Christmas trees, clothing, toys and garden supplies - people are spending up, while stocks start to dwindle.
Retailers say Christmas shoppers are out in force with many opting to get their festivities sorted unusually early.
At Queensgate Mall in Lower Hutt on Sunday tinsel dripped from shopfronts, children queued for a picture with Santa, pop-carols played and shoppers were there in the thousands.
An employee at the Christmas Heirloom Shop said the store had been frantic and was already down to its last items including running out of plastic Christmas trees.
"The warehouses have emptied out, we have no more trees to sell."
She put that down to both supply issues and people preparing for Christmas Day much earlier than usual.
"They just want to celebrate something; to break free."
A Christmas shopper wanted to downsize her tree this year but missed out.
"They have completely sold out, The Warehouse, Farmers, K-Mart - completely gone. Other items as well."
Despite COVID-19, her Christmas will be much the same.
"I've been lucky enough not to be affected by COVID. I work for government and have been quite secure in employment. I haven't curbed my spending which is probably not that good," she said.
Judith has a trolley filled with presents and sweet treats for her family and friends and a load of wrapping paper.
But this Christmas is not what she had hoped it would be because her only granddaughter and two of her sons are in Brisbane.
Instead, she will spend a low-key Christmas with her son and daughter here. But a quieter Christmas does not mean a cheaper one.
"I've spent a lot more sending gifts to Australia, and I'm not sure if they will get there in time."
A mother and daughter duo were just dashing into Queensgate to buy a gift but really they prefer to shop online.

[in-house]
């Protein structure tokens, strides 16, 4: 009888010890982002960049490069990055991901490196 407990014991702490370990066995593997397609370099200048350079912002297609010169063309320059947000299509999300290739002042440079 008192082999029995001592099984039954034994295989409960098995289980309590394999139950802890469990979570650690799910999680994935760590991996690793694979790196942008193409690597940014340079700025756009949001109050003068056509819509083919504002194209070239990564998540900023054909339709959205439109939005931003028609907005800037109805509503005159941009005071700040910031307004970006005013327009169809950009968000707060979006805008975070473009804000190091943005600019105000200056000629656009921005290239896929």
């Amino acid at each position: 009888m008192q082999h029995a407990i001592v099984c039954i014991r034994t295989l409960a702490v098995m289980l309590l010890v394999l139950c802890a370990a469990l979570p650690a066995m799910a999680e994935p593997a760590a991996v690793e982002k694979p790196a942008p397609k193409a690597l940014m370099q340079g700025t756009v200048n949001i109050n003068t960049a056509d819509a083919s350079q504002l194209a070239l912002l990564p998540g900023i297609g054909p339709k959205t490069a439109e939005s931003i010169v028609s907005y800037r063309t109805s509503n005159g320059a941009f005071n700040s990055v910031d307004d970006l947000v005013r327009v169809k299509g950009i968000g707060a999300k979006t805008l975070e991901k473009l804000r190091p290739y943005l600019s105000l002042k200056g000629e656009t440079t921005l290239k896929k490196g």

"I think that the Covid thing has opened that up to me," the mother said.
They too had seen a lot of empty shelves in the shops.
Retail NZ chief executive Greg Harford said businesses were having an unexpected boom.
Its sale index through November shows spending is up 26 percent on the same period last year.
"There's some good news there for the retail sector but there are still some businesses that are really suffering and not doing well at all."
Those struggling businesses tend to be tourism-related, or are shops not offering an online option.
Supply problems are putting pressure on retailers, he said.
"Retailers don't necessarily have as much product to sell and they can't meet customer demand when they would usually do so.
"The bigger challenge is that it is starting to stretch cash-flow in some cases because it means businesses are having to order products well ahead of time and pay for it then."
Paul Brislen from Paymark - which owns payment services like EFTPOS - said retailers had bounced back after a tough lockdown period earlier this year.
December is traditionally the month when a lot of retailers make their profit for the year and now mega promotion days like Black Friday and Cyber Monday are kickstarting sales earlier, he said.
"Certainly we are seeing retail sales almost back to normal standards. So that terrible dip retailers saw earlier in the year has been more or less wiped out since then."
Brislen predicts that growth in spending will last right up until Christmas Eve.